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Publication numberUS8209288 B2
Publication typeGrant
Application numberUS 12/476,210
Publication dateJun 26, 2012
Filing dateJun 1, 2009
Priority dateMay 30, 2008
Also published asUS8176094, US8543998, US8544016, US20090300057, US20090300076, US20090300151, US20090300604, US20090300641
Publication number12476210, 476210, US 8209288 B2, US 8209288B2, US-B2-8209288, US8209288 B2, US8209288B2
InventorsNathaniel Friedman, Miguel De Icaza
Original AssigneeNovell, Inc.
Export CitationBiBTeX, EndNote, RefMan
External Links: USPTO, USPTO Assignment, Espacenet
System and method for inspecting a virtual appliance runtime environment
US 8209288 B2
Abstract
A system and method for inspecting a virtual appliance runtime environment is provided. In particular, runtime activity within a virtual machine may be monitored and tracked to manage a file system associated with the runtime activity. For example, a new image having a pointer to a base image being executed may be created, wherein the new image may be empty when created, and wherein data may be written to the new image in response to any files being created, deleted, modified, or otherwise accessed during execution of the base image within the virtual machine. Thus, a file system for the new image may be compared to a file system for the base image to analyze the runtime activity for the base image, wherein the new image may preserve runtime changes to the file system and provide visibility into particular runtime modifications to the file system.
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Claims(38)
1. A system for inspecting a virtual appliance runtime environment, comprising:
a runtime environment having one or more processors configured to:
execute a base image in a virtual machine having a guest operating system and a user space file system to execute the base image;
load a new image having a pointer to the base image, wherein the new image initially comprises an empty file;
receive one or more read requests to read data from the user space file system associated with the guest operating system, wherein the one or more read requests reference one or more memory blocks or clusters in the base image;
read the data associated with the one or more read requests from the new image if the one or more memory blocks or clusters referenced in the one or more read requests have been allocated in the new image;
read the data associated with the one or more read requests from the base image and write the one or more memory blocks or clusters referenced in the one or more read requests to the new image if the one or more memory blocks or clusters have not been allocated in the new image;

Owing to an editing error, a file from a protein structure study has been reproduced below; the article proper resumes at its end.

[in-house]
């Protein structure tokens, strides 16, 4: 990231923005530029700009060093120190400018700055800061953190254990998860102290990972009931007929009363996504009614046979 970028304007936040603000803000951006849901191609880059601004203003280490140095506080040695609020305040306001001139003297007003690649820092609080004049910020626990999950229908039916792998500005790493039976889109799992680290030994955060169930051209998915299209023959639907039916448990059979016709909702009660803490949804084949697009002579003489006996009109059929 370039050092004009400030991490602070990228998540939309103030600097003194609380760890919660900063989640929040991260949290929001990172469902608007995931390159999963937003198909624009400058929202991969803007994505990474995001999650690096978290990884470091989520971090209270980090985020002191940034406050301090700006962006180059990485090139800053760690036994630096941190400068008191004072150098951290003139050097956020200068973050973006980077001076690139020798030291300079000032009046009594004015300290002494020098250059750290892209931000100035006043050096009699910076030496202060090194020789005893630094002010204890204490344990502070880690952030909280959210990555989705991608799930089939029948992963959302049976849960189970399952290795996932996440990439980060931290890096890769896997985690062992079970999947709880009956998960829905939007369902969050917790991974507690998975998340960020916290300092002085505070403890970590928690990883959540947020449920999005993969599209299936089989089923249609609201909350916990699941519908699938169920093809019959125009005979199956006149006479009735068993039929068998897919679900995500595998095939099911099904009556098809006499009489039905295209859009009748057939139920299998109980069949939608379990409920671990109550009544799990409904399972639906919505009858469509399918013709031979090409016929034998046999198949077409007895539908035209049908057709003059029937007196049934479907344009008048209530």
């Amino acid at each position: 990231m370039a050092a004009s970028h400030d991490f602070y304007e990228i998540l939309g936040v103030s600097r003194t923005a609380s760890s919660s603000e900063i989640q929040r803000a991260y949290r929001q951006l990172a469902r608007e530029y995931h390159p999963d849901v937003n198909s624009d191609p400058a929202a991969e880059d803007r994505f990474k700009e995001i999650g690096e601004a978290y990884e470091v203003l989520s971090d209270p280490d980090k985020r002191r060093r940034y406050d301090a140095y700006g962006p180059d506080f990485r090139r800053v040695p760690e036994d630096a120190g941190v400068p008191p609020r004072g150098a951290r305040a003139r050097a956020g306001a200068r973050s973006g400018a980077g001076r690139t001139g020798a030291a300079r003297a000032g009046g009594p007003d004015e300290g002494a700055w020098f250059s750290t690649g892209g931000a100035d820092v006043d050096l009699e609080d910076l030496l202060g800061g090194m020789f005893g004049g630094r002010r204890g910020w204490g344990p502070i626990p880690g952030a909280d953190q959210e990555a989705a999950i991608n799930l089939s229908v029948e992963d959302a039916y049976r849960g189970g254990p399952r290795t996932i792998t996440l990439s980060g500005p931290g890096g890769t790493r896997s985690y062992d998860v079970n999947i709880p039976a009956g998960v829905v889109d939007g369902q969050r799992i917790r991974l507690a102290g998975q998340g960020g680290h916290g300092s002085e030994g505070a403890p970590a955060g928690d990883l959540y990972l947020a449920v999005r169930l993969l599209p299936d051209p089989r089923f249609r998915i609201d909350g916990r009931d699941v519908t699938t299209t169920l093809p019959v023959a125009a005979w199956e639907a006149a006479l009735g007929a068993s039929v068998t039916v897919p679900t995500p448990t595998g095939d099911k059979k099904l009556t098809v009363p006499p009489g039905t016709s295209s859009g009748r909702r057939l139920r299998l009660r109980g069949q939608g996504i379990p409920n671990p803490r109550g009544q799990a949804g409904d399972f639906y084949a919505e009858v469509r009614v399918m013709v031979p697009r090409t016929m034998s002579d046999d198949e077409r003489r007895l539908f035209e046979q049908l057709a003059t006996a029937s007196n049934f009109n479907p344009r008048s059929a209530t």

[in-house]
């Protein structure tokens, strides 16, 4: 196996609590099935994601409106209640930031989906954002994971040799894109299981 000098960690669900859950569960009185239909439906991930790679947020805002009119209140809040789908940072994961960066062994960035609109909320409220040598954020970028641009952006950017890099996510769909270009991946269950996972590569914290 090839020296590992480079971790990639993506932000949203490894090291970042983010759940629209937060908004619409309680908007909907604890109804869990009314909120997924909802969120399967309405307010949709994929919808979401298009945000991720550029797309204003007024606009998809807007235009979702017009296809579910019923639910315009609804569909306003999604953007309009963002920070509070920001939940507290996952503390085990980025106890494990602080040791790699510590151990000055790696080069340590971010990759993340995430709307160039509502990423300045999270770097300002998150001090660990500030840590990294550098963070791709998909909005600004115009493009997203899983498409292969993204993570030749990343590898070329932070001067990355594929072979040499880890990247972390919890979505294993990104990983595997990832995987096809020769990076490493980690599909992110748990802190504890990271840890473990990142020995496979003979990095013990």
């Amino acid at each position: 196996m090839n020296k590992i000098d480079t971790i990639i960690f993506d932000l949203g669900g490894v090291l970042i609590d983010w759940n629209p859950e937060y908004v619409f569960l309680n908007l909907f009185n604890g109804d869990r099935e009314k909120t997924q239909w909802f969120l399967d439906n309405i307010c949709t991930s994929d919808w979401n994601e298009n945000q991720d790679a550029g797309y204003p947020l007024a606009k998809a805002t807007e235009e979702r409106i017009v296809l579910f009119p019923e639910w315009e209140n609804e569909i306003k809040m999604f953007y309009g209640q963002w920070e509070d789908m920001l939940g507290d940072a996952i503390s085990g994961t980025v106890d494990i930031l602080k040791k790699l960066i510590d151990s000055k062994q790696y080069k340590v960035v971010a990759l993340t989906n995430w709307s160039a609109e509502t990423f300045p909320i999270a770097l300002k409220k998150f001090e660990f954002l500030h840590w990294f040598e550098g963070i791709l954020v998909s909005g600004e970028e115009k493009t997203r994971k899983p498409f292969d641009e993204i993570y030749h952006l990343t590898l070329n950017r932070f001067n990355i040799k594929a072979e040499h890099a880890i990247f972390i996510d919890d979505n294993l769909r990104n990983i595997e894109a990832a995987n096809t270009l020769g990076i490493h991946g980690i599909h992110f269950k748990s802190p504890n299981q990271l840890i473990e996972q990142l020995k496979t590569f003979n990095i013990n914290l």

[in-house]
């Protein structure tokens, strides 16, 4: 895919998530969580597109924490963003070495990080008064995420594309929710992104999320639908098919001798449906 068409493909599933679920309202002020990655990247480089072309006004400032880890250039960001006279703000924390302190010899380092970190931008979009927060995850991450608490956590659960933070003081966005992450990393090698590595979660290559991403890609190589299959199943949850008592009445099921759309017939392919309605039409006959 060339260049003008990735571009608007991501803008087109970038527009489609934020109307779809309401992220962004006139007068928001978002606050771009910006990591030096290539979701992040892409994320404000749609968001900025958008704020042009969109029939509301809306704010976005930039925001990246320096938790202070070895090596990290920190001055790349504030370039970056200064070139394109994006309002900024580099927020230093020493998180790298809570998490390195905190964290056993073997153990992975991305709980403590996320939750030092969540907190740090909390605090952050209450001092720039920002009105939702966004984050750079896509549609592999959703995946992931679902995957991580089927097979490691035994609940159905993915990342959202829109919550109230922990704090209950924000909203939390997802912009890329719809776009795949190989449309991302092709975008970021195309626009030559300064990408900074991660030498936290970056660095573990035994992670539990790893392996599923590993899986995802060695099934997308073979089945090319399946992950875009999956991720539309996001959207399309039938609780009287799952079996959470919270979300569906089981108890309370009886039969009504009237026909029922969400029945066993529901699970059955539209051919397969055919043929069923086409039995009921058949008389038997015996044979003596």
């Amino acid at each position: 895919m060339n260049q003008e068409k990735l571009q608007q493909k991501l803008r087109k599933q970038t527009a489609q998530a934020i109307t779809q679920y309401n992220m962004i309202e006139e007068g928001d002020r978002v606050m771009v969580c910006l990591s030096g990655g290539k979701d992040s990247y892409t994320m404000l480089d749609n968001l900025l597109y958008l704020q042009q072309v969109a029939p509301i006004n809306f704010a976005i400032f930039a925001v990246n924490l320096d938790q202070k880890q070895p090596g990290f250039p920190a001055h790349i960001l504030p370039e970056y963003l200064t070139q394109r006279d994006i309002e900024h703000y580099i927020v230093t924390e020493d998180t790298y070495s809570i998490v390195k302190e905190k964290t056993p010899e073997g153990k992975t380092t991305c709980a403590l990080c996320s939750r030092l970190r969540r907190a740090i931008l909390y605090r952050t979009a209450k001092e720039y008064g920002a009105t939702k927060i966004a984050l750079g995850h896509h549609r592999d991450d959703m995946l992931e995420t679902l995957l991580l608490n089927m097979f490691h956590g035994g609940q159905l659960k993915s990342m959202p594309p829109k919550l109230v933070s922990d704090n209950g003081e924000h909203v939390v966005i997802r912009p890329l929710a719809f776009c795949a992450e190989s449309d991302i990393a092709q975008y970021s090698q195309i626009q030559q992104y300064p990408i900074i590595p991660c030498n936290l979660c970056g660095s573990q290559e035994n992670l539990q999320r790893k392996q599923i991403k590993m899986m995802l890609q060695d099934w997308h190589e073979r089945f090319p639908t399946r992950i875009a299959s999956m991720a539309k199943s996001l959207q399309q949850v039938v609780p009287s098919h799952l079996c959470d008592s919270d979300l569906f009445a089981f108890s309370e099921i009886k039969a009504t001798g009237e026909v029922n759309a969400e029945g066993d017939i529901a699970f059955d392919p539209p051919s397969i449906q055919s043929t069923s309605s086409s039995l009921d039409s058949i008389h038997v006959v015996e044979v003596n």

receive one or more write requests to write data to the user space file system associated with the guest operating system; and
write the data associated with the one or more write requests to the new image to process the one or more write requests; and
a monitoring engine configured to compare the new image to the base image to generate a runtime log that describes runtime activity attributable to the one or more read requests and the one or more write requests.
2. The system of claim 1, wherein the one or more processors associated with the runtime environment are further configured to:
copy the data associated with the one or more read requests from the new image to the user space file system associated with the guest operating system if the one or more memory blocks or clusters referenced in the one or more read requests have been allocated in the new image; and
write the data associated with the one or more write requests to the user space file system associated with the guest operating system to process the one or more write requests.
3. The system of claim 1, wherein the one or more processors associated with the runtime environment are further configured to:
copy the data associated with the one or more read requests from the base image to the user space file system associated with the guest operating system if the one or more memory blocks or clusters referenced in the one or more read requests have not been allocated in the new image; and
write the data associated with the one or more write requests to the user space file system associated with the guest operating system to process the one or more write requests.
4. The system of claim 1, wherein the monitoring engine is further configured to:
retrieve inodes that contain metadata describing every object in the user space file system associated with the guest operating system from the new image;